Dr. Matthew Lange food scientist and informatician from the University of California, Davis believes that Internet of Food (IoF) can help people to have more informed choices about what they eat. Lange is the principal investigator at IC-Foods in UC Davis. The IC-Foods organization is trying to develop standardized languages and ontologies (computable languages) around food. To digitizing the food effectively, everything in food supply chain from processing plants to farms to grocery stores, etc. need to be part of the same single ecosystem. A label on the pack of spinach might boast it’s organic, have the name of the distributor, and claim about being washed three times, but you still don’t know much about where it came from.
If tracking each leaf was started from farm to table, a QR code on the label might contain information that affects what you buy. That way, you could have a better idea of the company’s definition of free-range or choose the veggies that came from the closest farm in order to contribute to energy saving. Imagine instead of a sell-by date, you could see exactly when the item was picked or packaged.
Lange says: “Digitizing food enables unprecedented insights from a historical tracing (point of view), which also then enables remarkable predictive analytics about food.”
The blockchain is often considered as a digital ledger that’s shared throughout a network. Deals and changes are publicly registered as a “block.” That block is linked to the next deal in the sequence, and by going further down the chain, you’ll be able to see the record of every single transaction. Because of its decentralized nature (no one owns it), blockchain simplifies access to shared information for individuals in different companies, without having to doubt its authenticity.
This structure is used for cryptocurrency transactions like Bitcoin but also has been considered for more applications such as health records. IBM, Walmart, and Nestlé are working together on a food blockchain. The World Health Organization estimates 420,000 people die of foodborne diseases each year, and the three mentioned companies think blockchain technology can simplify to determine the source of contamination and speed up this process (in hours rather than weeks).
At every step in the supply chain, farmers, processors, distributors, and retailers all can access the data that comes before and after them. Regarding the bigger picture, it could help pinpoint ways to reduce costs as well.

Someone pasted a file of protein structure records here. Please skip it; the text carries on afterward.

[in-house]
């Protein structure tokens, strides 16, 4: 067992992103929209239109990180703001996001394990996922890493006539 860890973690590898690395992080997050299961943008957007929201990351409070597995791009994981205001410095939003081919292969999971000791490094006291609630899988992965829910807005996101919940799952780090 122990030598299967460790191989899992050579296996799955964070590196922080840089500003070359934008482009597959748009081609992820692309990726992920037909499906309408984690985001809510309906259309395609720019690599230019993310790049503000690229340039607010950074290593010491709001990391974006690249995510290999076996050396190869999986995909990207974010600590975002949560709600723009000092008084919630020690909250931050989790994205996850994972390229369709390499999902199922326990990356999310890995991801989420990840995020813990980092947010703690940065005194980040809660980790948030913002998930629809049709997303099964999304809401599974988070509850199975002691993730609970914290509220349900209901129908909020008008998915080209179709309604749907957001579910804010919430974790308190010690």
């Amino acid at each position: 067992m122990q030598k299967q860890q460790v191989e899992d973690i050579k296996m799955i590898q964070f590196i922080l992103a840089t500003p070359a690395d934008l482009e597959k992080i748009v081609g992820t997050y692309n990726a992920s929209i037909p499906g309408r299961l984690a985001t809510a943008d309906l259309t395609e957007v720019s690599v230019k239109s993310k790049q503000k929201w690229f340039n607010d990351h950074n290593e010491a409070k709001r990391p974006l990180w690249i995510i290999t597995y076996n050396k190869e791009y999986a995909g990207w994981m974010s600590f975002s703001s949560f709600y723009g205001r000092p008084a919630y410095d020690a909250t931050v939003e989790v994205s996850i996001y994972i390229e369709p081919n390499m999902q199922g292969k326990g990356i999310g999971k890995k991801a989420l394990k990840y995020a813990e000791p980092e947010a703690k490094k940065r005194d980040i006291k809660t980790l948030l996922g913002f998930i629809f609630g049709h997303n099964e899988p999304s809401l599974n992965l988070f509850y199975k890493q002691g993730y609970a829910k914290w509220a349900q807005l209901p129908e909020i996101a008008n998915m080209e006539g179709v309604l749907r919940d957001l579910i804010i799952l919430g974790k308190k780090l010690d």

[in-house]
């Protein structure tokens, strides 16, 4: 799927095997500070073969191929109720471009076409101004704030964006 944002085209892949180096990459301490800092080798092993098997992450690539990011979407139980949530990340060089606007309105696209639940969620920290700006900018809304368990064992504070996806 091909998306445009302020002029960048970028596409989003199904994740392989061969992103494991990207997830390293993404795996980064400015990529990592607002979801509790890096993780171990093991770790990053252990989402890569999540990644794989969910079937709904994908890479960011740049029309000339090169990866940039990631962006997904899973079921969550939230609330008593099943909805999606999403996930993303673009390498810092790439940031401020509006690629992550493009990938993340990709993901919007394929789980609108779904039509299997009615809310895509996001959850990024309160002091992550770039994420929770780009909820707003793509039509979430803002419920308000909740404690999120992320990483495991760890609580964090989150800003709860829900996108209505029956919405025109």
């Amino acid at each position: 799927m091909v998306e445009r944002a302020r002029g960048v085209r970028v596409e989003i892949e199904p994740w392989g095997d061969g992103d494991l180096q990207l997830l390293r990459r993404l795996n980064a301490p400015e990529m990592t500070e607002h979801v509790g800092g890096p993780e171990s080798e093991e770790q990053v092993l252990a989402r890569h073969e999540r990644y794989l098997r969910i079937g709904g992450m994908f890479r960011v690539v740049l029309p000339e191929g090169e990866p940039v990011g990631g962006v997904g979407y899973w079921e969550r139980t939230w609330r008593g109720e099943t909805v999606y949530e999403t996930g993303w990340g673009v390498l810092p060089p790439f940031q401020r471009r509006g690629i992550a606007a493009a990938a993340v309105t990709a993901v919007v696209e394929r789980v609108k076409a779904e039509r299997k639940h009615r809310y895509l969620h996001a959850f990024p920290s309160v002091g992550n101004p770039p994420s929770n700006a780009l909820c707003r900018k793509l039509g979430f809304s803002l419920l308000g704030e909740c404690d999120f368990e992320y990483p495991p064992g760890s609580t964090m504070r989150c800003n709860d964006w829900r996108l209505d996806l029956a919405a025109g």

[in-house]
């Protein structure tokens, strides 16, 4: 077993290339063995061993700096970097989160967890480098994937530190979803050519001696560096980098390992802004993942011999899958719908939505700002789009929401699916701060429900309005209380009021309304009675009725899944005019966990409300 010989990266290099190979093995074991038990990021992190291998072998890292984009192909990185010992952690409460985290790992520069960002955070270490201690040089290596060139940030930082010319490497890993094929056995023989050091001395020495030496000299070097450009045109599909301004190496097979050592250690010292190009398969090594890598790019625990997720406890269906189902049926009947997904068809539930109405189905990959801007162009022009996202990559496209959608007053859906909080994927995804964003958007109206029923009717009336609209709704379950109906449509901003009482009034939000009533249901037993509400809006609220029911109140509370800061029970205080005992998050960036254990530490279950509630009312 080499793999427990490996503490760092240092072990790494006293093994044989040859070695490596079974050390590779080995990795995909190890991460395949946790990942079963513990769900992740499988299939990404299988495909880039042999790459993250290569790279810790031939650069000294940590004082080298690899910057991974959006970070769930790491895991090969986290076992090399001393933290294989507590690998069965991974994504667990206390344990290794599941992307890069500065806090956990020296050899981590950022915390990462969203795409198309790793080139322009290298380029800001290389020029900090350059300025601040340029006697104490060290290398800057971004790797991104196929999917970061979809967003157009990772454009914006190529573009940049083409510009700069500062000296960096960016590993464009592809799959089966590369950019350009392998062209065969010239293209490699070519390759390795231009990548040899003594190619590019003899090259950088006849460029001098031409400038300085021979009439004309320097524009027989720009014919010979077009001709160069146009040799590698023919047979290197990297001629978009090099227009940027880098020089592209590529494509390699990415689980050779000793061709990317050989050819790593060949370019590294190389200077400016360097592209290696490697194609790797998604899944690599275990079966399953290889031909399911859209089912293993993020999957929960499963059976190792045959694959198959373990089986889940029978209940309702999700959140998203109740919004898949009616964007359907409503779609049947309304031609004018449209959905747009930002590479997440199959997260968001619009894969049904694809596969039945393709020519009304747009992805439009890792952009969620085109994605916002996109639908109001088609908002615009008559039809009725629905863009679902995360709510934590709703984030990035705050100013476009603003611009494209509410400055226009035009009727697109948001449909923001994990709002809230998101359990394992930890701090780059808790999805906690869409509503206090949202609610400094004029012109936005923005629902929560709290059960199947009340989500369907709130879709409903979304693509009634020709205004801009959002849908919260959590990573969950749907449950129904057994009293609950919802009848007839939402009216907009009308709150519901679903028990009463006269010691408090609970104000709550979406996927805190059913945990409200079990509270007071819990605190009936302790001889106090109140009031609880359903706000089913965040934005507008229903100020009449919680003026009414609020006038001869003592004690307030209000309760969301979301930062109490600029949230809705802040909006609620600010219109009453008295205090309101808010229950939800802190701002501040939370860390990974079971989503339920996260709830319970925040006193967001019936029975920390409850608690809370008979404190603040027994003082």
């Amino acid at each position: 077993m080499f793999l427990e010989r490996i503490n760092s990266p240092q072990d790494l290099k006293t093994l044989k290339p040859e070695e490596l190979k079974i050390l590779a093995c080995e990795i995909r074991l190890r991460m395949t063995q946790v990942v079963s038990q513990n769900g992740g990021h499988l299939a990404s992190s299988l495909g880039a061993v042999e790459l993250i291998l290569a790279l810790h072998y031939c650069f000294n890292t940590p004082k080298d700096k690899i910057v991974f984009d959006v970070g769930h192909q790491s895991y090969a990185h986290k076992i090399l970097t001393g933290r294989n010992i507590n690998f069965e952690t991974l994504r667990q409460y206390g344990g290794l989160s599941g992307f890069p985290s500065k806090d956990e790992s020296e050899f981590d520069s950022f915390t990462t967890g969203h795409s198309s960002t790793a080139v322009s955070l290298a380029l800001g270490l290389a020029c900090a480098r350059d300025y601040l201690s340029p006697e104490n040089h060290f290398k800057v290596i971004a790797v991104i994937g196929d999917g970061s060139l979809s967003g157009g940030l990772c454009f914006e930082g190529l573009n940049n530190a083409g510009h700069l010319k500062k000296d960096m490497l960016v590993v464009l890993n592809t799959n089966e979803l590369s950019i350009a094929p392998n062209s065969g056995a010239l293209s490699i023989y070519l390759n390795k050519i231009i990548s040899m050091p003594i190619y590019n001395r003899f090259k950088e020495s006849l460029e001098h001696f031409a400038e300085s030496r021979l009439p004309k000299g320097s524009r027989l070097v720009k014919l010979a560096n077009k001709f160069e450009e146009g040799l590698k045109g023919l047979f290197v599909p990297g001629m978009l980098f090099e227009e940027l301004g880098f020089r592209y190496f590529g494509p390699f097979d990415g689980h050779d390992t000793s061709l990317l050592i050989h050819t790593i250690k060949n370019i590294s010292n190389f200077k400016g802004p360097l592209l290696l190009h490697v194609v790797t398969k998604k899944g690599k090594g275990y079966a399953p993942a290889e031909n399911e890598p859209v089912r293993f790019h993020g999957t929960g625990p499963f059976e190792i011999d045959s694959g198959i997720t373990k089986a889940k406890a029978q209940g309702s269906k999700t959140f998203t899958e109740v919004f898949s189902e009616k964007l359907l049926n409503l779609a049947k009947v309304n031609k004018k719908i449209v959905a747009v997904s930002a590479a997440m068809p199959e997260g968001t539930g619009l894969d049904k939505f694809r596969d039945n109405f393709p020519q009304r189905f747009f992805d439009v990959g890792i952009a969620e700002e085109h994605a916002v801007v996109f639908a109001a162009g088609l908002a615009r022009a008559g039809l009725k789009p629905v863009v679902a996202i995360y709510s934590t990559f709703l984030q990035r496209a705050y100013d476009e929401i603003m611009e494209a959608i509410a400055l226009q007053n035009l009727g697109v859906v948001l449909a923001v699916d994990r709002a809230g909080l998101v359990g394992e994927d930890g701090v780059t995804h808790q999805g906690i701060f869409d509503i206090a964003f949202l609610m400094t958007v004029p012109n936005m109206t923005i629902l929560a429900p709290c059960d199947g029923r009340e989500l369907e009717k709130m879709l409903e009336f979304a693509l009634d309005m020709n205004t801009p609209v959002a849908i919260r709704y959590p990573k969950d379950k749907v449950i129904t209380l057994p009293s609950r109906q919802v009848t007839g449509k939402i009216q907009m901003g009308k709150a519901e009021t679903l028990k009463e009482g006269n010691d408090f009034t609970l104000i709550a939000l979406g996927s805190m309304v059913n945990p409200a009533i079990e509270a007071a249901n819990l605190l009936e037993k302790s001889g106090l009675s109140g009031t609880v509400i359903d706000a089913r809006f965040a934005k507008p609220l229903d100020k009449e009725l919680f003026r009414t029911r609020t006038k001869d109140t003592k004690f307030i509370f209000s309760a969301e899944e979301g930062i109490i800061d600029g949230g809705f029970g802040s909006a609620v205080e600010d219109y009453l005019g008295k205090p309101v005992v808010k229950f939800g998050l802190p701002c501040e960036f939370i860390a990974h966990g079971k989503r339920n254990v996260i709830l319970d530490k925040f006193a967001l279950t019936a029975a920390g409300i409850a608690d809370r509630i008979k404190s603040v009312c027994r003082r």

Lange says: “As blockchain technologies become more ubiquitous and food languages become more standardized and/or interoperable, we’ll see a drop in the cost of transactions. We believe that the combination of standardized terminologies, together with blockchain and robotics, allows businesses to compete and to be more accountable, honest, and ultimately reliable.
The language of legumes
Global Open Data for Agriculture and Nutrition (GODAN) brings together governmental and non-governmental organizations so they can share the wealth of data collected from Internet of Things and other technologies. Partners can use the information in infinite ways, like developing an atlas based on crop systems, soil, and local weather. Scaling up can provide crop-yield estimates and pinpoint new planting areas, which will become increasingly important for water-scarce regions.
Lange says: “At the same time, there are very innovative companies who are creating or supporting the creation of languages, through web scraping, AI, and even manual methods. These languages can drive their business models, whether it’s specific ways to represent recipes, meals food composition data, or food production growing conditions.”
Part of IC-Foods’ mission, is to develop a standardized language that can be used by both industry and government. U.K.-based Whisk tries to digitize food, not only by tracking food on its journey to your house but helping you choose what to cook once it’s in your fridge and introducing smart appliances that help you become a better cook, too.
About languages, consumers might expand their food vocabulary as well. Lange says: “What we haven’t seen yet is the food equivalent of the web browser. Every single web browser understands HTML, but while most web surfers don’t understand it, almost all of them do know what an image is.” Eventually, the practical details will hide behind an interface, so people won’t necessarily have to see the code behind the crops.